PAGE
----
“You know,” I found myself saying to Martha the other day, “I think I have this food thing whupped.”
I went on to walk it back and qualify it and add disclaimers: a long way to go, just maybe over the hump, could still be wrecked by this or that – you know. That's my way. I'm a cautious man. I don't believe in rashly drawing the gods' attention. But really, I do think I have this food thing whupped.
“This food thing,” what thing would that be? Overeating, eating compulsively, eating lots of things that I know are bad for me. It's an embarrassingly big deal for me, and always has been. I've been struggling with it all my life: I've hovered on the official overweight/obese line, sometimes ten, twenty pounds from it one way or the other, as I tried various approaches and lost control of them, but always within hailing distance of it, and always, until recently, always with the dread that it will get away from me altogether, and that I'll become downright enormous.
I've noticed with friends and clients that many of them, maybe most of them, believe in a family curse. It's their fate to die of cancer, or to always make bad relationship decisions, or to be unwise with money. It's the fatal weakness of their family: and it's bound to get them eventually, no matter what they do. There's a grain of truth to it, often – all these things do run in families. But they believe in them much more strongly than the data warrants.
The curse my family laid on me was, that I was going to become fat, and I was going to die of a heart attack. I've known this all my life. My mother's father – the one everyone exclaimed I was the spitting image of – died of a heart attack at 62. My mother was fat, and hated being fat, and told me over and over that if I kept on eating as I was, I would become fat too. Which would, of course, be the worst thing that could befall anyone. But she also came from an Illinois farm family that believed one of the cardinal virtues was stuffing your menfolk, so at the same time that she warned me about this, she fed me unlimited amounts of rich food. Everything I liked to eat was on hand, all the time.
I ate. This was my fate. I'd eat, and become fat, and die early. Serve me right for my wickedness: but there was nothing to be done about it.
Oh, I'd go on diets. All of them worked, for a while, and I'd lose ten, fifteen pounds, maybe – quite quickly – and I'd picture losing the rest of the weight, how easy it would be, and I'd escape the family curse, and be free! And then the weight loss would, mysteriously, stop. Following the diet would become harder and harder, the sruggles against myself would become epic, titanic. And then – suddenly – I'd break. I'd eat. And eat and eat and eat, and accept my fate.
The state of obesity research and nutritional science, in those days, was abysmal, and the dietary advice was almost uniformly bad. One of my “diet” foods was low-fat fruit-flavored “yogurt,” sweetened to a candy with corn-syrup. Medical authority solemnly told me to avoid things like butter and red meat, and eat this poisonous processed crap instead. It wasn't until much much later that I discovered how little and how bad the science behind this advice was. It was science, right? It was the Surgeon General. It had to be true.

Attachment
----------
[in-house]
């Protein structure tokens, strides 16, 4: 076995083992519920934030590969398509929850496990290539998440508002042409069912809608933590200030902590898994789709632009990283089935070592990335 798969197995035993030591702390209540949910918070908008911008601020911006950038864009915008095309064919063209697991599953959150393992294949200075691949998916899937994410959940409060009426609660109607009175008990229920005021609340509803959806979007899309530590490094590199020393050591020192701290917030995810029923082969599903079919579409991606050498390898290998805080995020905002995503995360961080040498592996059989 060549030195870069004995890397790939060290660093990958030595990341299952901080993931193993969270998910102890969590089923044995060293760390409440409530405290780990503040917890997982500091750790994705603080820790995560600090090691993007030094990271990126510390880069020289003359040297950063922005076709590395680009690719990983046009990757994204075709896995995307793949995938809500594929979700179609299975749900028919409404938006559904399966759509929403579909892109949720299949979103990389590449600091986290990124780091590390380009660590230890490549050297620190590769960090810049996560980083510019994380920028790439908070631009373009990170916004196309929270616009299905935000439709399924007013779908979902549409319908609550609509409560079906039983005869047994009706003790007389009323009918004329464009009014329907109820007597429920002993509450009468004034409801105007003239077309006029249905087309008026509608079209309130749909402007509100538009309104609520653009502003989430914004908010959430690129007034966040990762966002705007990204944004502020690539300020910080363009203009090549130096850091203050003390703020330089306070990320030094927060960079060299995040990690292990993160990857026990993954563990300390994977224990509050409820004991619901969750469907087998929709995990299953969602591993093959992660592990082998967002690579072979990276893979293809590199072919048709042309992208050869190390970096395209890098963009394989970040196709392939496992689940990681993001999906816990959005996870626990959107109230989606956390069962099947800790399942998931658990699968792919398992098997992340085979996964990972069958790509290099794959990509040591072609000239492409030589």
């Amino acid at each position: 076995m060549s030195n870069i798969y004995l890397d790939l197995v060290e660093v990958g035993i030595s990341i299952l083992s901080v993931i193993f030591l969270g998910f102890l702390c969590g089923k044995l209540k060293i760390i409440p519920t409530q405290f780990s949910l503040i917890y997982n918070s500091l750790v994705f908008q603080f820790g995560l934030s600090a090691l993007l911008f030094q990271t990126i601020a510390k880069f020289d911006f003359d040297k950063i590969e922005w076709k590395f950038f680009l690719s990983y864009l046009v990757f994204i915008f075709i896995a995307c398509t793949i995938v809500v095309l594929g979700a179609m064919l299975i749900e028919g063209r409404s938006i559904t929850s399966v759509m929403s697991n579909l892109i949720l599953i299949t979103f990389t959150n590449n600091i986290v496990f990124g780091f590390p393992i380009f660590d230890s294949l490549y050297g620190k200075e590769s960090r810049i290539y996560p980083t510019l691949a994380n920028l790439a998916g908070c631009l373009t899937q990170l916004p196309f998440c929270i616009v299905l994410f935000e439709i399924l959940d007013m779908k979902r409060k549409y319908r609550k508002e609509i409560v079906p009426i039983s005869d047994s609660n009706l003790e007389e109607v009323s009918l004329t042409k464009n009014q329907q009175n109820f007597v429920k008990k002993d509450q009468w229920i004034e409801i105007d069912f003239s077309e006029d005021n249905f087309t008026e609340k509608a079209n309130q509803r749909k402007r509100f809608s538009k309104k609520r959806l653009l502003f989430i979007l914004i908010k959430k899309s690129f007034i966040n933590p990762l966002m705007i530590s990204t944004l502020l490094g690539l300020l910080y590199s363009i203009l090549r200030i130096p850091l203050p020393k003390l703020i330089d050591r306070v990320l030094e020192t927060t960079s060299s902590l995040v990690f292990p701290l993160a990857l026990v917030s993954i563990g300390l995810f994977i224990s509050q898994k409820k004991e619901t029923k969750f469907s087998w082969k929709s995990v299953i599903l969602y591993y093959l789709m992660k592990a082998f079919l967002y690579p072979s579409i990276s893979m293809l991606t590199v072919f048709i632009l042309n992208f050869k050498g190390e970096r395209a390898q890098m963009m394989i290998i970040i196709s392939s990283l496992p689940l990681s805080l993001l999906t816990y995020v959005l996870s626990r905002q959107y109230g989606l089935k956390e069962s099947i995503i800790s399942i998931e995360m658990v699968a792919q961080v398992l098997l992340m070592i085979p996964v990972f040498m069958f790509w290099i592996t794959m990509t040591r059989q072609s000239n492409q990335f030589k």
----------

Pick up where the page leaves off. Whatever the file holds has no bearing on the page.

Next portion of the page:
Medical authority also told me how to exercise to lose weight: low-intensity, endlessly repetitive, supposedly “aerobic” exercise. Here again the science was bad or simply non-existent. No one has ever been able to demonstrate that exercise of this sort, or of any sort, leads to people losing weight. It simply doesn't. Exercise and obesity basically have nothing to do with each other. But again, the recommendations were laid down by all the authorities I knew of. I wasn't a science guy. I was an English major. I took the authorities at their word. So when I did undertake exercise, what I did was try to jog, daily, for longer and longer amounts of time. Eventually I'd hurt myself, or need to do something else with all that time, and I'd give it up. And again, I knew, anyway, that there was really nothing I could do. My fate was waiting for me: there was never really any getting away from it.
It's been a long hard haul since then. I've had to learn a lot, and unlearn a lot. I've had to get stricter with myself in some ways and easier on myself in others. I've had to run a lot of experiments in what Paul Ingraham calls “the laboratory of me,” and make up new approaches based on the results. But I do think that I have, finally, whupped this food thing.
I sat down and drew up an outline of how I did it. I might write a post on each of these. Or I might not. But here's the outline:
- A habit of exercise, and learning not to “train to failure”
- Protecting my sleep
- De-stressing my life
- Learning to distrust carbs
- Commuting by bicycle
- Keeping the kitchen work-ready
- La Grande Salade
- Training the will, getting help, and hiding treats
- That palatability study, and learning to trust carbs again. Some of them. Some of the time.
Who knows if I'll actually follow this out and write all the posts? I might. And who knows whether I've really escaped the family curse? We'll see. Stay tuned.